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UCLA study: Brain Shock Improves Memory

Kathleen Blanchard's picture
Brain stimulation enhances memory, found in small UCLA study.

Researchers from UCLA have found stimulating a key area of the brain helps improve memory. The hope is that deep brain stimulation could someday lead to new treatments for memory loss associated with early Alzheimer’s disease.

In the small study, UCLA researchers Itzhak Fried, MD, PhD, and colleagues followed 7 patients with epilepsy who had electrodes implanted into the entorhinal cortex of the brain to map their area where seizures occurred. The area of the brain is responsible for memory and spatial navigation.

According to Fried, “Every visual and sensory experience that we eventually commit to memory funnels through that doorway to the hippocampus."

The researchers used video games that featured a taxi cab, passengers and city streets. The patients were cab drives delivering passengers across town to one of six requested destinations.

“When we stimulated the nerve fibers in the patients’ entorhinal cortex during learning, they later recognized landmarks and navigated the routes more quickly,” said Fried. “They even learned to take shortcuts, reflecting improved spatial memory.”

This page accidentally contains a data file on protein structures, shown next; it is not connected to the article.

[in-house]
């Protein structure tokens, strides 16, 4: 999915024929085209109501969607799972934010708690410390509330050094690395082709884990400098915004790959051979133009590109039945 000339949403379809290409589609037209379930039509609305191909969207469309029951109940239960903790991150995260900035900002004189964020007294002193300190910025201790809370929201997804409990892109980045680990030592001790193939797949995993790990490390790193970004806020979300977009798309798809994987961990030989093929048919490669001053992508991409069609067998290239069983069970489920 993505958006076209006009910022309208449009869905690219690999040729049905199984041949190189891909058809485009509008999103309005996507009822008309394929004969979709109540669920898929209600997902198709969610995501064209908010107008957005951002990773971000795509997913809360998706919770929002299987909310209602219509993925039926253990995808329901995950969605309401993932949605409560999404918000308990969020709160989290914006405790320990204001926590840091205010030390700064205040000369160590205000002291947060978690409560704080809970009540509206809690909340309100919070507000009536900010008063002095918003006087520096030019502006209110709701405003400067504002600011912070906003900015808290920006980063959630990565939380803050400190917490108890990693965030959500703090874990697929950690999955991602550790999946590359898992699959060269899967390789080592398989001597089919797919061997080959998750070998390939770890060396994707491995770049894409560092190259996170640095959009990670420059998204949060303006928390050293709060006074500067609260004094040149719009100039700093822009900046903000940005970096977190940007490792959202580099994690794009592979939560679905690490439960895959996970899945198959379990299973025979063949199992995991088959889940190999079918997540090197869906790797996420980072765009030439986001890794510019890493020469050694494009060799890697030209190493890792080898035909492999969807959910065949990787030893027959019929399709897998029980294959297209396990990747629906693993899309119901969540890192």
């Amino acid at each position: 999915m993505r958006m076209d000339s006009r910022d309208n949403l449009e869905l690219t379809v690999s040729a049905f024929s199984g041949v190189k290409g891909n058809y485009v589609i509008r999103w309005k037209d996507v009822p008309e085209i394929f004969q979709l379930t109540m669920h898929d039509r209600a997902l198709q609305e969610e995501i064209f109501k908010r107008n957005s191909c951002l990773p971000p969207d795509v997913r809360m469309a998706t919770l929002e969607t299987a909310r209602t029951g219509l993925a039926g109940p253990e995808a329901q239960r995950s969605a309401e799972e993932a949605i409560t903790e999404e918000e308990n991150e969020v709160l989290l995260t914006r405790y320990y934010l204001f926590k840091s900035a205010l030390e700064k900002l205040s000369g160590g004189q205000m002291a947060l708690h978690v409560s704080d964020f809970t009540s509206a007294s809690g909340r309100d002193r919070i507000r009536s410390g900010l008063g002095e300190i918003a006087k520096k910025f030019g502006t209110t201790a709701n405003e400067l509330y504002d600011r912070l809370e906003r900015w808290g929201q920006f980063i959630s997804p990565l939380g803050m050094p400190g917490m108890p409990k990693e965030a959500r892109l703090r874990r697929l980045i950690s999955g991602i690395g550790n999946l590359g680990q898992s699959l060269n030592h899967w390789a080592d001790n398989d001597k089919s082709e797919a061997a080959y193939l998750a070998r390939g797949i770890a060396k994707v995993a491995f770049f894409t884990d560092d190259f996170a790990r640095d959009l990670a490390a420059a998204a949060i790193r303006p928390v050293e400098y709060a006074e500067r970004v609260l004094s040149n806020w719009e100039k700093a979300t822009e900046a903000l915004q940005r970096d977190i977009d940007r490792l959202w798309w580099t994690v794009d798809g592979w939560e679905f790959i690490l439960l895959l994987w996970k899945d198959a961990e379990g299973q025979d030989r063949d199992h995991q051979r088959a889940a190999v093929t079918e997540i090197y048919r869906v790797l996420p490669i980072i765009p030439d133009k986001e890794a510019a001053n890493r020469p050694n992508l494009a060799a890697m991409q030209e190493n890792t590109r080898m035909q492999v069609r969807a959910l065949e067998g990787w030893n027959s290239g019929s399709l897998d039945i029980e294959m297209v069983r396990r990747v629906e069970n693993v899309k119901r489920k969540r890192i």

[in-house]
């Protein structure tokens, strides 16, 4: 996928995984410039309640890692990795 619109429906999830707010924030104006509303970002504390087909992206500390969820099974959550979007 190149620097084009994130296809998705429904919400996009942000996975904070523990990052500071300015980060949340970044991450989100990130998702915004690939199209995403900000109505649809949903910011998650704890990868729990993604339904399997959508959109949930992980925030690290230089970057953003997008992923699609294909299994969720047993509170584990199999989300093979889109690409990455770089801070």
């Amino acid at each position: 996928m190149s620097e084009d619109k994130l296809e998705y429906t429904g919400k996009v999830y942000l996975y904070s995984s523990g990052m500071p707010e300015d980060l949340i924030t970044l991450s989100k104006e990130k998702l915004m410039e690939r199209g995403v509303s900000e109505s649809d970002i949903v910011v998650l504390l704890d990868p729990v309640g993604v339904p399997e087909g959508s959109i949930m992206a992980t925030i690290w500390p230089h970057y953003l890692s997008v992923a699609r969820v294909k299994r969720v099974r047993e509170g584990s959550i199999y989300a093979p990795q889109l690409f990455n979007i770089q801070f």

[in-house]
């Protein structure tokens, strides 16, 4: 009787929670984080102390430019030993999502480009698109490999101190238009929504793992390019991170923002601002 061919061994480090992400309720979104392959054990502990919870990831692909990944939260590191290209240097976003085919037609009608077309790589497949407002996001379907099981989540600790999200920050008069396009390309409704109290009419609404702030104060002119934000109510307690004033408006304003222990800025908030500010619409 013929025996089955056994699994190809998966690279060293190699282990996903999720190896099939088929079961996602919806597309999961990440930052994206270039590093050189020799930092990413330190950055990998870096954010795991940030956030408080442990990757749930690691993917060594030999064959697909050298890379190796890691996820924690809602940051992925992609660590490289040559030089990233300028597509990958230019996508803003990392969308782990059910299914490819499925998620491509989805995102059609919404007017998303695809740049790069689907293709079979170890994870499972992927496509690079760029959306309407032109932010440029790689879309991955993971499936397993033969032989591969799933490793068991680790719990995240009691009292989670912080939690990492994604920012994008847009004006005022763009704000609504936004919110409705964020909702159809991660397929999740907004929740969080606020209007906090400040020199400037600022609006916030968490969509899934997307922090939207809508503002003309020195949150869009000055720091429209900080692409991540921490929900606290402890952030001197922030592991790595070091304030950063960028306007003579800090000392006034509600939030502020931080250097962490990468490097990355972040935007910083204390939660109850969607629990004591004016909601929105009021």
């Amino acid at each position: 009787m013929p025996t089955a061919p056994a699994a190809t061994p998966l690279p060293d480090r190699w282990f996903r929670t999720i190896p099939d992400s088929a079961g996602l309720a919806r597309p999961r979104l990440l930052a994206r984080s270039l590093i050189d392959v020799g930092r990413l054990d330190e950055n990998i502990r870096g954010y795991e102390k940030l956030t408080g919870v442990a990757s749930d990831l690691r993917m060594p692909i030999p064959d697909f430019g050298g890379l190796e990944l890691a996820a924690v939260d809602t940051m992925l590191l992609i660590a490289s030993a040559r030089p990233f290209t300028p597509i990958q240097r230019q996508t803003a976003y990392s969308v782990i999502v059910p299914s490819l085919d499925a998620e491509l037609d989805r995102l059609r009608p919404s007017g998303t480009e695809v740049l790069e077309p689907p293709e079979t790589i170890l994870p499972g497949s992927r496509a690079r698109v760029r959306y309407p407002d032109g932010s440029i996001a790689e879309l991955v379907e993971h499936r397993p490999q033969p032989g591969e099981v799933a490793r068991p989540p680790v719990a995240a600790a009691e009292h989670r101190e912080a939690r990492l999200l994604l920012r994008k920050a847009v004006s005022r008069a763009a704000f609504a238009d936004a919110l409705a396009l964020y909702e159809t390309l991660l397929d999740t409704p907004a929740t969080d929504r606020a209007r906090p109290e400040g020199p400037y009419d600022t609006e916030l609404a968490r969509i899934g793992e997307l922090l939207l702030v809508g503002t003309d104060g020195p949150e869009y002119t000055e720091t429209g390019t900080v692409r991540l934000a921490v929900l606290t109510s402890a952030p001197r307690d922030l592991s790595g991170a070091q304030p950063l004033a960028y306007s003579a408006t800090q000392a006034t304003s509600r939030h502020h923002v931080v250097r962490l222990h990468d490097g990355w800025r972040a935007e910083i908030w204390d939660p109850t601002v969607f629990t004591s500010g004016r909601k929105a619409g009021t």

Fried says sending small shocks to the brain during learning activities might help patients dealing with memory loss. The researchers found patients don’t need to undergo continuous deep brain stimulation to form new memories.

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Past studies have shown brain stimulation might also help patients recover from stroke.

“Our preliminary results provide evidence supporting a possible mechanism for enhancing memory, particularly as people age or suffer from early dementia. At the same time, we studied a small sample of patients, so our results should be interpreted with caution”, Fried said.

No adverse effects were associated with the electrical shocks among the seven patients included in the study. The researchers are planning on continuing studies to see if brain stimulation can improve other types of memory.

Alzheimer’s disease is the 5th leading cause of death in the United States over age 65.

The UCLA research show a small electrical shock to the brain may someday be used to help patients with Alzheimer’s disease and other forms of dementia. Deep brain stimulation was found to enhance memory in the current study, reported February 9 in the New England Journal of Medicine.

New England Journal of Medicine
Suthana N, et al "Memory enhancement and deep-brain stimulation of the entorhinal area" N Engl J Med 2012; 366: 502-510.
February 9, 2012

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